that's what he said, by Frank Wilson

An illusion of precision

No Gravatar

I have been remiss in attending to this column, though for the best of reasons: I had lost faith in it.

I had pretty much run out of quotations that had been on the tip of my tongue for decades, and searching around for others seemed somehow contrary to the spirit of the venture, which had to do with examining, up close and personal, the way Montaigne did, notions I had been subscribing to for years.

Looking around for new ones just to have something to write about didn’t seem the same. But then, a few weeks ago, I happened to notice that I was … searching for a quotation to use on my blog for a daily feature labelled “Something to think on.” I would end up choosing one quote and not some others, if there were any others, and I would be choosing — why? I could never simply post just any quote.

What I post every day is usually something written or said by someone of some note, usually an author, who was either born on that date or died on it. On those dates when no one of note seems to have said anything, I just look for something by one of my favorite quipsters — Chesterton, Emerson, Meister Eckhart. My latest favorite is Nicolás Gómez Dávila, the Colombian aphorist known as Don Colacho. The most recent of his that I used was this: “Relativism is the solution of one who is incapable of putting things in order.” Not bad.

At any rate, things people have said well and to the point are interesting precisely because they tend to take on a life of their own, apart from their original context. Anyone who reads a lot is bound to spend a good deal of time thinking over what others have said. A good deal of thought is subliminal conversation.

And that is how my faith in this column returned. Which brings me to a morning some weeks ago. I was looking up something Hilaire Belloc had said about the Catholic Church, during which search I came upon something else he had said. The quote I was looking for was this: “The Catholic Church is an institution I am bound to hold divine — but for unbelievers a proof of its divinity might be found in the fact that no merely human institution conducted with such knavish imbecility would have lasted a fortnight.” The one I found while looking for that one was this: “Statistics are the triumph of the quantitative method, and the quantitative method is the victory of sterility and death.”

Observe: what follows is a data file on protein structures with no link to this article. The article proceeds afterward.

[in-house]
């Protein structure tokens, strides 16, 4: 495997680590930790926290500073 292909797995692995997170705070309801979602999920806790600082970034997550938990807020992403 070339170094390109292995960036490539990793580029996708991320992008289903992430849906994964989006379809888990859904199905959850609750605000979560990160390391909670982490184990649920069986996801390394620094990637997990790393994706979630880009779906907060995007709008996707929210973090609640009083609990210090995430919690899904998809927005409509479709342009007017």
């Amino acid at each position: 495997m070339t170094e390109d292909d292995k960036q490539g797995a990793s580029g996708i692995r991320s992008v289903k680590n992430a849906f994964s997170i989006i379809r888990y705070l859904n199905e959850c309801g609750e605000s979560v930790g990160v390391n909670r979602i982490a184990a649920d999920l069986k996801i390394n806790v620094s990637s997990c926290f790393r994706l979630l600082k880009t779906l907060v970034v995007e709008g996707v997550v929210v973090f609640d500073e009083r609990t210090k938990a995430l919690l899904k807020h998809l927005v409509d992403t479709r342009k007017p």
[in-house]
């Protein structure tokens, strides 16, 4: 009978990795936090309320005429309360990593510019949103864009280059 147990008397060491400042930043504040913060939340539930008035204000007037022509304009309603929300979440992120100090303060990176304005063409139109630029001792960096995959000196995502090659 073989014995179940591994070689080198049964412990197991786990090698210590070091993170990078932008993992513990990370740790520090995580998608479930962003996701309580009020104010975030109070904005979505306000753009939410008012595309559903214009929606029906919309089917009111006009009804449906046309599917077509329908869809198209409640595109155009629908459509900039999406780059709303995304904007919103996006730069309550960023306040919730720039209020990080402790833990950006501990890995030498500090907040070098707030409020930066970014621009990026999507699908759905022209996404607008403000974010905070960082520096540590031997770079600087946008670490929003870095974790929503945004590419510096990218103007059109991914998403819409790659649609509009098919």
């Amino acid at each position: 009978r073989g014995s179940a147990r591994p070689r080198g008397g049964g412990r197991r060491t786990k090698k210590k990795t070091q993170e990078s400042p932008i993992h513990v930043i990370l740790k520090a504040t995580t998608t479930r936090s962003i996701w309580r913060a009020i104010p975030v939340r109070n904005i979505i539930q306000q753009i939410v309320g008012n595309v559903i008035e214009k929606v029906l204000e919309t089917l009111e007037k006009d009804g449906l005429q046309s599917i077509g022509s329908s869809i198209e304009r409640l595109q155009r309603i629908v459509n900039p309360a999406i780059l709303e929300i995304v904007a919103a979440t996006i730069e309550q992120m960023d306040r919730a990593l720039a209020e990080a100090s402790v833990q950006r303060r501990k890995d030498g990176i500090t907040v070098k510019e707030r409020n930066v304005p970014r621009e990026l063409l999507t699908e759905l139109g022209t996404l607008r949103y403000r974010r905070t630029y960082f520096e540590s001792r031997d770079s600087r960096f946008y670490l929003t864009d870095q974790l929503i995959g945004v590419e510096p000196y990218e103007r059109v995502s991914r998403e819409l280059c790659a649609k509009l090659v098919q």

This reminded me of something W. H. Auden wrote about in one of his essays. He tells of responding to a questionnaire regarding the kind of society he would like to live in. One of his answers included a preference for “irregular systems of measurement.” I guess he was thinking of ells and furlongs and acres. No decimal system for him.

I immediately agreed. The decimal system gives an illusion of precision. Mathematics itself is not always precise. The area of a circle is arrived at by multiplying Pi by the radius squared. But Pi is an infinite decimal. So the area can only be approximated. The artist’s eye and brush are more accurate than any scientist’s slide rule, because they depict what is manifested, not measured, and they depict it in the very terms of its manifestation.

The quantity of something certainly has bearing on its quality. The sheer size of a mountain contributes to its grandeur, but grandeur and size are hardly identical. Grandeur encompasses much more than mere size — color, shape, shade, and setting, among others.

The quantitative method Belloc refers to is a pledge of allegiance to the lowest common denominator of certainty, size and weight. But the height and heft of Michelangelo’s David scarcely address its grandeur, let alone exhaust it.

To elevate quantity above quality, nuance, and uniqueness is cynical in precisely the sense Oscar Wilde had in mind when he defined a cynic as one who “knows the price of everything and the value of nothing.” This is vulgarity raised to the level of ontology.

E. E. Cummings captured perfectly the sterility and death Belloc referred to as inherent to the quantitative method:

While you and I have lips and voices which
Are for kissing and to sing with
Who cares if some oneeyed son of a bitch
Invents an instrument to measure spring with?

Frank Wilson was the book editor for the Philadelphia Inquirer until his retirement in 2008. He blogs at Books, Inq.

Latest posts by Frank Wilson (Posts)

Print This Post Print This Post

Discussion Area - Leave a Comment